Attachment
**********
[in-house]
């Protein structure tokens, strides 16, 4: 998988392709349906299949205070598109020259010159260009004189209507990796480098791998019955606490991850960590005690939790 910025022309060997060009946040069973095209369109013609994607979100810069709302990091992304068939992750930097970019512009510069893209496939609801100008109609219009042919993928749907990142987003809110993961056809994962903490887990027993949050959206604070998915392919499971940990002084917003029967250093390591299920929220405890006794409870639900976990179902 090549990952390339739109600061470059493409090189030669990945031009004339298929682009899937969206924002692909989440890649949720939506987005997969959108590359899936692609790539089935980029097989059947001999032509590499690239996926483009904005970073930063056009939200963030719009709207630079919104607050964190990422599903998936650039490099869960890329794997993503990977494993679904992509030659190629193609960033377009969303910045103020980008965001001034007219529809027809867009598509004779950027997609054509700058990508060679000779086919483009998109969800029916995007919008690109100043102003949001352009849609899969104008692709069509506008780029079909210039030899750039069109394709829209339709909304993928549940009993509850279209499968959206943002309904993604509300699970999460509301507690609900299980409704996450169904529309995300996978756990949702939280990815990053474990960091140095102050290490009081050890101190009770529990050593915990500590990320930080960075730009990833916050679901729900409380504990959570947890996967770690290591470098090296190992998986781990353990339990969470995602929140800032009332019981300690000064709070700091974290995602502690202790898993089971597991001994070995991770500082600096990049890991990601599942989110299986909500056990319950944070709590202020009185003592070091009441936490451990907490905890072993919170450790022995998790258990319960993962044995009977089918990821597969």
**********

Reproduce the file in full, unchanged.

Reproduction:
[in-house]
């Protein structure tokens, strides 16, 4: 998988392709349906299949205070598109020259010159260009004189209507990796480098791998019955606490991850960590005690939790 910025022309060997060009946040069973095209369109013609994607979100810069709302990091992304068939992750930097970019512009510069893209496939609801100008109609219009042919993928749907990142987003809110993961056809994962903490887990027993949050959206604070998915392919499971940990002084917003029967250093390591299920929220405890006794409870639900976990179902 090549990952390339739109600061470059493409090189030669990945031009004339298929682009899937969206924002692909989440890649949720939506987005997969959108590359899936692609790539089935980029097989059947001999032509590499690239996926483009904005970073930063056009939200963030719009709207630079919104607050964190990422599903998936650039490099869960890329794997993503990977494993679904992509030659190629193609960033377009969303910045103020980008965001001034007219529809027809867009598509004779950027997609054509700058990508060679000779086919483009998109969800029916995007919008690109100043102003949001352009849609899969104008692709069509506008780029079909210039030899750039069109394709829209339709909304993928549940009993509850279209499968959206943002309904993604509300699970999460509301507690609900299980409704996450169904529309995300996978756990949702939280990815990053474990960091140095102050290490009081050890101190009770529990050593915990500590990320930080960075730009990833916050679901729900409380504990959570947890996967770690290591470098090296190992998986781990353990339990969470995602929140800032009332019981300690000064709070700091974290995602502690202790898993089971597991001994070995991770500082600096990049890991990601599942989110299986909500056990319950944070709590202020009185003592070091009441936490451990907490905890072993919170450790022995998790258990319960993962044995009977089918990821597969």